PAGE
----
I read a really interesting article yesterday in Fast Company, one of my favorite publications, about the world’s use (and misuse) of our most precious commodity – water. There are two aspects of this story that I find really compelling. First, some of the statistics on water use are truly staggering. Second, there are enormous business opportunities not yet fully exploited around the data analysis and management of water, which I’ll explain further.
First, some data. Most of us arguably take water for granted, but there are some statistics that are shocking to me -
- 4 out of every 10: People in the world that have no access to clean water or must walk to retrieve it.
- The U.S. uses more water in a day than it uses in oil in a year.
- The U.S. uses more water in 3 days than the world uses oil in a year.
- 5,000: Children who die from lack of water or from waterborne disease each day.
- 528 Gallons: Amount of water required to raise and process food for 1 American’s diet for 1 day.
- 250 Gallons: Amount of water necessary to generate 1 American’s electricity for 1 day.
- Intel and Coca-Cola include water use and the risk water scarcity represents to their businesses in their Annual Financial Reporting. Intel addresses water issues on its website.
According to the article, despite these statistics, there has been little focus by big business on the economic value of water, meaning the value of things we can do with water – brew coffee, grow wheat, process microchips. Because the price of water itself, especially in the developed world, is so low, we act as if clean, on-demand water has zero economic value – it has indispensable usefulness, but rarely has a significant price – at least, so far.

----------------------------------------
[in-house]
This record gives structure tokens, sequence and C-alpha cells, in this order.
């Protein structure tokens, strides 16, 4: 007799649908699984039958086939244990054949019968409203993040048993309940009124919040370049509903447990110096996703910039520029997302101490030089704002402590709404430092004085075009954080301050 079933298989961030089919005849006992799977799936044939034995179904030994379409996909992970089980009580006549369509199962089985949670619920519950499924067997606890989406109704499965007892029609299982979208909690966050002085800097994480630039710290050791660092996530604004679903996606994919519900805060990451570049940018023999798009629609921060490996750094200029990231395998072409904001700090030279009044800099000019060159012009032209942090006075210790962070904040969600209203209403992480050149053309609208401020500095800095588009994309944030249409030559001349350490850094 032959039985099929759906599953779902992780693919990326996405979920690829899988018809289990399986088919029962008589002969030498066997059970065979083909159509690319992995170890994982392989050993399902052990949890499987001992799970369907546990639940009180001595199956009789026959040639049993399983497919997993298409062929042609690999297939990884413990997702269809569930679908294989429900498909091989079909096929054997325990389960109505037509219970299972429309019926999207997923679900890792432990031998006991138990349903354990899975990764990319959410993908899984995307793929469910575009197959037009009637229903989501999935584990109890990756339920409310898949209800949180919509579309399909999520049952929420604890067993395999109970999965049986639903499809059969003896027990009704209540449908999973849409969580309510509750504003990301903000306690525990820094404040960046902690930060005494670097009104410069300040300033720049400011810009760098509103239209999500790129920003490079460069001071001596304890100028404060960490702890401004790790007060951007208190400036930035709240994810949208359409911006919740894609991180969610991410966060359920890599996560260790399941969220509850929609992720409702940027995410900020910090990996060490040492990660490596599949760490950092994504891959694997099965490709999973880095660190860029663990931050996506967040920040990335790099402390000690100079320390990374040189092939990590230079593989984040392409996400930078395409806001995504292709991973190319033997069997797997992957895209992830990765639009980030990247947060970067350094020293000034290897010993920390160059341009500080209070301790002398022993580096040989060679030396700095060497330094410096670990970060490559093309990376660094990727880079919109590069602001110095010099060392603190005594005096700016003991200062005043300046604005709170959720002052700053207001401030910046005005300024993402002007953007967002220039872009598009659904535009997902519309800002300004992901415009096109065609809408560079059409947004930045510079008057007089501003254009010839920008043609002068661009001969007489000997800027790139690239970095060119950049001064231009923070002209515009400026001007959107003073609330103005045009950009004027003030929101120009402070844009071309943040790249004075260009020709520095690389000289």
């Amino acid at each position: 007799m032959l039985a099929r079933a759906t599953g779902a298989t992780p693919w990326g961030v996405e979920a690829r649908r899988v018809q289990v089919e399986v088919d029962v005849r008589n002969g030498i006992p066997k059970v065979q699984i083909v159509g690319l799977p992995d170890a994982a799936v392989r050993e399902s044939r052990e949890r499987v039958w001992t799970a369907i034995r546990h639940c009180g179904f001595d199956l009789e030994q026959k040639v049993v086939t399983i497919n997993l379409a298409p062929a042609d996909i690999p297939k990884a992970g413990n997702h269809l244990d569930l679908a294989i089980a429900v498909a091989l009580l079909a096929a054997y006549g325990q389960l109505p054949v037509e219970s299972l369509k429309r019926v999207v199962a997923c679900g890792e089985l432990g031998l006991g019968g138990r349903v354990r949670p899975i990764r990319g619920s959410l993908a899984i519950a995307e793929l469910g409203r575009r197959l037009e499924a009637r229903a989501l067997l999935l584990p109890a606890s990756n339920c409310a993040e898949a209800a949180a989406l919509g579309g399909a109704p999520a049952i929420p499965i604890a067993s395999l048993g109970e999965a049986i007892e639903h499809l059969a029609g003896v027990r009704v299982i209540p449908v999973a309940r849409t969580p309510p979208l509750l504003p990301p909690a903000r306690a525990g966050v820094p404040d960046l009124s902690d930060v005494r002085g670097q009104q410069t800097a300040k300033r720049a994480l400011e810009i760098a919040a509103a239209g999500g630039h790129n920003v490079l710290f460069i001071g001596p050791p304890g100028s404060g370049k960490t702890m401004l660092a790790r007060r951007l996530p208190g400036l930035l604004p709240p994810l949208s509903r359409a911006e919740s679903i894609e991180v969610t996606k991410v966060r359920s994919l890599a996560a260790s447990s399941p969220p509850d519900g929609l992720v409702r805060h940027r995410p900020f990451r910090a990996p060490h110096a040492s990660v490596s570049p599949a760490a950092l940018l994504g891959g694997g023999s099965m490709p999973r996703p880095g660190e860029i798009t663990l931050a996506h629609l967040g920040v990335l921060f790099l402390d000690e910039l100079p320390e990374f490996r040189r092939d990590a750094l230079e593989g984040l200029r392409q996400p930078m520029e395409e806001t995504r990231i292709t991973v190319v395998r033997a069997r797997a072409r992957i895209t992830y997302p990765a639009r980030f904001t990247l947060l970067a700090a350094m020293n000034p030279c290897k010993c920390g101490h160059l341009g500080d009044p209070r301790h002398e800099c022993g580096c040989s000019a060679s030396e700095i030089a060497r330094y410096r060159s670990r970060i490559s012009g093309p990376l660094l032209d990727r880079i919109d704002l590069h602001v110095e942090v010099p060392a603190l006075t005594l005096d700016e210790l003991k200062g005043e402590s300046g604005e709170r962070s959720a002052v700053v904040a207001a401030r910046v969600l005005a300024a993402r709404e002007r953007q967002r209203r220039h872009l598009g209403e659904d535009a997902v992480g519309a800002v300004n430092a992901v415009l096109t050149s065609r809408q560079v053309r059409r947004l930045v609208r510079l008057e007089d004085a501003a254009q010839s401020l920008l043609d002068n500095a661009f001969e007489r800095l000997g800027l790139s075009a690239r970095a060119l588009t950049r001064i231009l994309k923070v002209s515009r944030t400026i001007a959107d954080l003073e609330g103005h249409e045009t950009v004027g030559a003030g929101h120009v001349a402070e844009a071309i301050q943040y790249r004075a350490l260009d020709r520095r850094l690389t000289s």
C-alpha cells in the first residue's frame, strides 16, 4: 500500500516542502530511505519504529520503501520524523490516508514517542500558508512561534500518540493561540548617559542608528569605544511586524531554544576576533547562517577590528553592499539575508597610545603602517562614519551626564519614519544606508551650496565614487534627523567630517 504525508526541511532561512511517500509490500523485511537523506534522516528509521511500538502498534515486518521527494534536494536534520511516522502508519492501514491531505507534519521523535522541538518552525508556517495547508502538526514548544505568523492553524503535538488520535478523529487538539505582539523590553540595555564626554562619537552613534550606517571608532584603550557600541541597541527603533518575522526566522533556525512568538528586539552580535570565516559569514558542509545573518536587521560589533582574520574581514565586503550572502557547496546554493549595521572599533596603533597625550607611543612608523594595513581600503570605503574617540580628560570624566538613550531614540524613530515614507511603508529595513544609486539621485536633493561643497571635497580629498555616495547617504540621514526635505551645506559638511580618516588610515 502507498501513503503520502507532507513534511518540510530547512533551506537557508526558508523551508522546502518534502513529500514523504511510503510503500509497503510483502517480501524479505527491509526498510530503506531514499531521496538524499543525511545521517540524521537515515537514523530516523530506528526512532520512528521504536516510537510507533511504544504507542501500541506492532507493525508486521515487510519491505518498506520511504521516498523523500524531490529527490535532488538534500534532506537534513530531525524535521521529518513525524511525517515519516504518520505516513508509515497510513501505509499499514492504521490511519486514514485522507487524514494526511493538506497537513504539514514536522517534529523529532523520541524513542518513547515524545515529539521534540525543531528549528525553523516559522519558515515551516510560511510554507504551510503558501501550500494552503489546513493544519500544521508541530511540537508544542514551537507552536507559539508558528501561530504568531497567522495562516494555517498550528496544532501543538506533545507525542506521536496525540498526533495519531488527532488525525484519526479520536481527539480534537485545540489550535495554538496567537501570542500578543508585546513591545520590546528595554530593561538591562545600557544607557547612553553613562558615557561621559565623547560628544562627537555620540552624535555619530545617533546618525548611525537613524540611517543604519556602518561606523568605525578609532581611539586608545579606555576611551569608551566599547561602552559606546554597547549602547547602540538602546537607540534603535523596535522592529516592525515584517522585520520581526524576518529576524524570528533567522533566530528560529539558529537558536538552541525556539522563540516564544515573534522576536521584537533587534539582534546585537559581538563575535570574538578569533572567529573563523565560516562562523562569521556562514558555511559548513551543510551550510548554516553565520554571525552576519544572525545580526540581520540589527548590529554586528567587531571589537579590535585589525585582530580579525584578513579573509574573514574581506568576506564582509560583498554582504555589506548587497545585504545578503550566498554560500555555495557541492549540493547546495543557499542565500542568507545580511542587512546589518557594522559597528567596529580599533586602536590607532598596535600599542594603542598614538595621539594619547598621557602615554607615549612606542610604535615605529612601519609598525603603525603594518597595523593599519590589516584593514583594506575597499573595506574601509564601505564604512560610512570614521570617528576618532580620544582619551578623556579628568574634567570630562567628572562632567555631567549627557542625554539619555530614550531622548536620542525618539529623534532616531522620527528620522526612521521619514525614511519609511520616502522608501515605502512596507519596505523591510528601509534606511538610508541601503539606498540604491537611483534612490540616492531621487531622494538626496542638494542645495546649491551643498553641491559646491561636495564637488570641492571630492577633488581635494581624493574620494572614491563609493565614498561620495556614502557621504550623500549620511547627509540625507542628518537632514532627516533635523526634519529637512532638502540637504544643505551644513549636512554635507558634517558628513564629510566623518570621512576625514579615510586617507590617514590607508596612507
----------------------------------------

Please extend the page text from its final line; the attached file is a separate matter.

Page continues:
This leads to the second compelling issue for me – there might be real opportunity to develop systems, software, analytics, etc. to help businesses measure, track and ultimately reduce water dependence and cost, particularly if water is not the core business, but rather an input that is likely getting ignored. In my experience, what you don’t measure and track is likely inefficient, costly and lacks innovation.
Take the case of Coca Cola, a business where water IS a focus, is diligently measured and teams are created to focus on minimizing water use. It actually takes 5 liters of water to produce each 2 liter bottle of Coke, which is a 9% improvement over just 5 years ago, or 8 billion gallons of water per year saved. Still seems like a lot of water use for the end product to me, but goes to show the opportunity.
And the article discusses how “water is not smart”, meaning a water network moves water, but very little information about it. And water is typically not measured in a way that allows you to manage or optimize its use. IBM estimates that of the $400B industry water represents, the “smart-water” information technology sector could be worth up to $20B annually, and there’s currently very little innovation in this sector.
Sounds like a great new startup opportunity! What do you think?